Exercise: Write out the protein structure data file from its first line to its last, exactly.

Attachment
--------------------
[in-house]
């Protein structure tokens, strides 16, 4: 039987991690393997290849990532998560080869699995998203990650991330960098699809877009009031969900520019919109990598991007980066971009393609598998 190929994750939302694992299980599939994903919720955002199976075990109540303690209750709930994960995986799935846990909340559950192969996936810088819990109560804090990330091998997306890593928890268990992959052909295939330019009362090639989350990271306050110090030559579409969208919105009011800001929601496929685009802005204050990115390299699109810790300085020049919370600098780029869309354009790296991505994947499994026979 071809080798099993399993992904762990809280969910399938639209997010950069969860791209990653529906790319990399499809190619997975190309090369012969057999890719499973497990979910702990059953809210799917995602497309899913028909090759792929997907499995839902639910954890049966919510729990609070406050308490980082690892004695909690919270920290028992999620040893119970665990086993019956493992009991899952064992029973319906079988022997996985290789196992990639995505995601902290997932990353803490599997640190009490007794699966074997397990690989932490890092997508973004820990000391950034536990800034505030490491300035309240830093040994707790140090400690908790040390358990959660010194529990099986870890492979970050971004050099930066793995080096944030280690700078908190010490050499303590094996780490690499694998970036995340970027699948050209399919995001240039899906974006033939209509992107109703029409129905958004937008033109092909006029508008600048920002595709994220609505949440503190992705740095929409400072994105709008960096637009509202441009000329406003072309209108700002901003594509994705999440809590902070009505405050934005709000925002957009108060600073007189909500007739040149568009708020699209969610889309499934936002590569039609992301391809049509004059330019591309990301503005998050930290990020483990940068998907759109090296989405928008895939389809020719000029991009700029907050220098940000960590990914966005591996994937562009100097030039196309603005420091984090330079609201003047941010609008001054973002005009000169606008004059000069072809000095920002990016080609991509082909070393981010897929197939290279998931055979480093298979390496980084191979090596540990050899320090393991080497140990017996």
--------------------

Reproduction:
[in-house]
């Protein structure tokens, strides 16, 4: 039987991690393997290849990532998560080869699995998203990650991330960098699809877009009031969900520019919109990598991007980066971009393609598998 190929994750939302694992299980599939994903919720955002199976075990109540303690209750709930994960995986799935846990909340559950192969996936810088819990109560804090990330091998997306890593928890268990992959052909295939330019009362090639989350990271306050110090030559579409969208919105009011800001929601496929685009802005204050990115390299699109810790300085020049919370600098780029869309354009790296991505994947499994026979 071809080798099993399993992904762990809280969910399938639209997010950069969860791209990653529906790319990399499809190619997975190309090369012969057999890719499973497990979910702990059953809210799917995602497309899913028909090759792929997907499995839902639910954890049966919510729990609070406050308490980082690892004695909690919270920290028992999620040893119970665990086993019956493992009991899952064992029973319906079988022997996985290789196992990639995505995601902290997932990353803490599997640190009490007794699966074997397990690989932490890092997508973004820990000391950034536990800034505030490491300035309240830093040994707790140090400690908790040390358990959660010194529990099986870890492979970050971004050099930066793995080096944030280690700078908190010490050499303590094996780490690499694998970036995340970027699948050209399919995001240039899906974006033939209509992107109703029409129905958004937008033109092909006029508008600048920002595709994220609505949440503190992705740095929409400072994105709008960096637009509202441009000329406003072309209108700002901003594509994705999440809590902070009505405050934005709000925002957009108060600073007189909500007739040149568009708020699209969610889309499934936002590569039609992301391809049509004059330019591309990301503005998050930290990020483990940068998907759109090296989405928008895939389809020719000029991009700029907050220098940000960590990914966005591996994937562009100097030039196309603005420091984090330079609201003047941010609008001054973002005009000169606008004059000069072809000095920002990016080609991509082909070393981010897929197939290279998931055979480093298979390496980084191979090596540990050899320090393991080497140990017996």